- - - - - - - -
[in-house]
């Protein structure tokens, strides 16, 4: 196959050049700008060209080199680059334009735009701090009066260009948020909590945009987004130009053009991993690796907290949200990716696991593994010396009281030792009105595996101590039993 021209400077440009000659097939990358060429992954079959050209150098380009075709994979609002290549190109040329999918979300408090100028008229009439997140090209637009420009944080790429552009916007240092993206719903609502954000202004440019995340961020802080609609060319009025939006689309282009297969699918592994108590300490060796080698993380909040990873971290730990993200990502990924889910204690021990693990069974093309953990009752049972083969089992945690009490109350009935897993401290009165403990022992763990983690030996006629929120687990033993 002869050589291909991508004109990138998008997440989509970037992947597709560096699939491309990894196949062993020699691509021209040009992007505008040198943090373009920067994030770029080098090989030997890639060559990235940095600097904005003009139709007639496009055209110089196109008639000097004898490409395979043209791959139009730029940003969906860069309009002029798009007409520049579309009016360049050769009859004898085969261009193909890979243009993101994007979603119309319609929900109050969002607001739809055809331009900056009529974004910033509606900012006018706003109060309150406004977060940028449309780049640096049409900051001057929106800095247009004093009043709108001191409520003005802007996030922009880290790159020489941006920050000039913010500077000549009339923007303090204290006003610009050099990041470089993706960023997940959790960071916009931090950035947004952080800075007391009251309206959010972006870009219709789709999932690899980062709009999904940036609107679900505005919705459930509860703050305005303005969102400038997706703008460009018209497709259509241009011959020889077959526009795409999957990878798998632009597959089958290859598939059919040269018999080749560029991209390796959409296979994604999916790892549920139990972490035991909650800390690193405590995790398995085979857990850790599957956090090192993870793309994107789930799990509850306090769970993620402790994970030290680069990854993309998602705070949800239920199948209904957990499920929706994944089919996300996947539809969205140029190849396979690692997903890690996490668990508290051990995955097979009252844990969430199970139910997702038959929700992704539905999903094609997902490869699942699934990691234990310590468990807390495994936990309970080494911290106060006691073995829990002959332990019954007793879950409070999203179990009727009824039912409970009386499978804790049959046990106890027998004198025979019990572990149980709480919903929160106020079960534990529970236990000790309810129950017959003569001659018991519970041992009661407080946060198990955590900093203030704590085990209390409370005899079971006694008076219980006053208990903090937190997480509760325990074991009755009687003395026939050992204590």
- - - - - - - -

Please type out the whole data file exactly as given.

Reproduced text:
[in-house]
């Protein structure tokens, strides 16, 4: 196959050049700008060209080199680059334009735009701090009066260009948020909590945009987004130009053009991993690796907290949200990716696991593994010396009281030792009105595996101590039993 021209400077440009000659097939990358060429992954079959050209150098380009075709994979609002290549190109040329999918979300408090100028008229009439997140090209637009420009944080790429552009916007240092993206719903609502954000202004440019995340961020802080609609060319009025939006689309282009297969699918592994108590300490060796080698993380909040990873971290730990993200990502990924889910204690021990693990069974093309953990009752049972083969089992945690009490109350009935897993401290009165403990022992763990983690030996006629929120687990033993 002869050589291909991508004109990138998008997440989509970037992947597709560096699939491309990894196949062993020699691509021209040009992007505008040198943090373009920067994030770029080098090989030997890639060559990235940095600097904005003009139709007639496009055209110089196109008639000097004898490409395979043209791959139009730029940003969906860069309009002029798009007409520049579309009016360049050769009859004898085969261009193909890979243009993101994007979603119309319609929900109050969002607001739809055809331009900056009529974004910033509606900012006018706003109060309150406004977060940028449309780049640096049409900051001057929106800095247009004093009043709108001191409520003005802007996030922009880290790159020489941006920050000039913010500077000549009339923007303090204290006003610009050099990041470089993706960023997940959790960071916009931090950035947004952080800075007391009251309206959010972006870009219709789709999932690899980062709009999904940036609107679900505005919705459930509860703050305005303005969102400038997706703008460009018209497709259509241009011959020889077959526009795409999957990878798998632009597959089958290859598939059919040269018999080749560029991209390796959409296979994604999916790892549920139990972490035991909650800390690193405590995790398995085979857990850790599957956090090192993870793309994107789930799990509850306090769970993620402790994970030290680069990854993309998602705070949800239920199948209904957990499920929706994944089919996300996947539809969205140029190849396979690692997903890690996490668990508290051990995955097979009252844990969430199970139910997702038959929700992704539905999903094609997902490869699942699934990691234990310590468990807390495994936990309970080494911290106060006691073995829990002959332990019954007793879950409070999203179990009727009824039912409970009386499978804790049959046990106890027998004198025979019990572990149980709480919903929160106020079960534990529970236990000790309810129950017959003569001659018991519970041992009661407080946060198990955590900093203030704590085990209390409370005899079971006694008076219980006053208990903090937190997480509760325990074991009755009687003395026939050992204590």